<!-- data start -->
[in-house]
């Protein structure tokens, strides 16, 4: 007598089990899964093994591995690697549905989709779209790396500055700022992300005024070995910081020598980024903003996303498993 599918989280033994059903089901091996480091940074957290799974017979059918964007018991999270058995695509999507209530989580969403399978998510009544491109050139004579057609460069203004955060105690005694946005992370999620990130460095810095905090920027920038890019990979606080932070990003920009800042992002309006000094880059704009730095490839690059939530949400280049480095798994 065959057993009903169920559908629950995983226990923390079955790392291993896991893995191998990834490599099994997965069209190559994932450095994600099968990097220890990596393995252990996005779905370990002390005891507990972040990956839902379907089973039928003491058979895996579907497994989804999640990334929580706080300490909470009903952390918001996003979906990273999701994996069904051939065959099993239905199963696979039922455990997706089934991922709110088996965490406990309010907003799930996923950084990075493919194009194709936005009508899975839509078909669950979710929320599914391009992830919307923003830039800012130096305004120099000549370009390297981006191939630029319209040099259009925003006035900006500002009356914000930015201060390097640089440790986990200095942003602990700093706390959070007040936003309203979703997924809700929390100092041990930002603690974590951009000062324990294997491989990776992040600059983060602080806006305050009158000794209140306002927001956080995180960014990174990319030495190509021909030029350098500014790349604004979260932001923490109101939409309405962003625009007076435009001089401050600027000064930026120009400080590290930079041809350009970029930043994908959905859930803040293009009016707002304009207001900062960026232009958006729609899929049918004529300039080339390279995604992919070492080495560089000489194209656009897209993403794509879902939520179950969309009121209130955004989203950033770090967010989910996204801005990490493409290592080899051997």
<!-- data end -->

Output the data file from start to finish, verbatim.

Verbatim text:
[in-house]
């Protein structure tokens, strides 16, 4: 007598089990899964093994591995690697549905989709779209790396500055700022992300005024070995910081020598980024903003996303498993 599918989280033994059903089901091996480091940074957290799974017979059918964007018991999270058995695509999507209530989580969403399978998510009544491109050139004579057609460069203004955060105690005694946005992370999620990130460095810095905090920027920038890019990979606080932070990003920009800042992002309006000094880059704009730095490839690059939530949400280049480095798994 065959057993009903169920559908629950995983226990923390079955790392291993896991893995191998990834490599099994997965069209190559994932450095994600099968990097220890990596393995252990996005779905370990002390005891507990972040990956839902379907089973039928003491058979895996579907497994989804999640990334929580706080300490909470009903952390918001996003979906990273999701994996069904051939065959099993239905199963696979039922455990997706089934991922709110088996965490406990309010907003799930996923950084990075493919194009194709936005009508899975839509078909669950979710929320599914391009992830919307923003830039800012130096305004120099000549370009390297981006191939630029319209040099259009925003006035900006500002009356914000930015201060390097640089440790986990200095942003602990700093706390959070007040936003309203979703997924809700929390100092041990930002603690974590951009000062324990294997491989990776992040600059983060602080806006305050009158000794209140306002927001956080995180960014990174990319030495190509021909030029350098500014790349604004979260932001923490109101939409309405962003625009007076435009001089401050600027000064930026120009400080590290930079041809350009970029930043994908959905859930803040293009009016707002304009207001900062960026232009958006729609899929049918004529300039080339390279995604992919070492080495560089000489194209656009897209993403794509879902939520179950969309009121209130955004989203950033770090967010989910996204801005990490493409290592080899051997």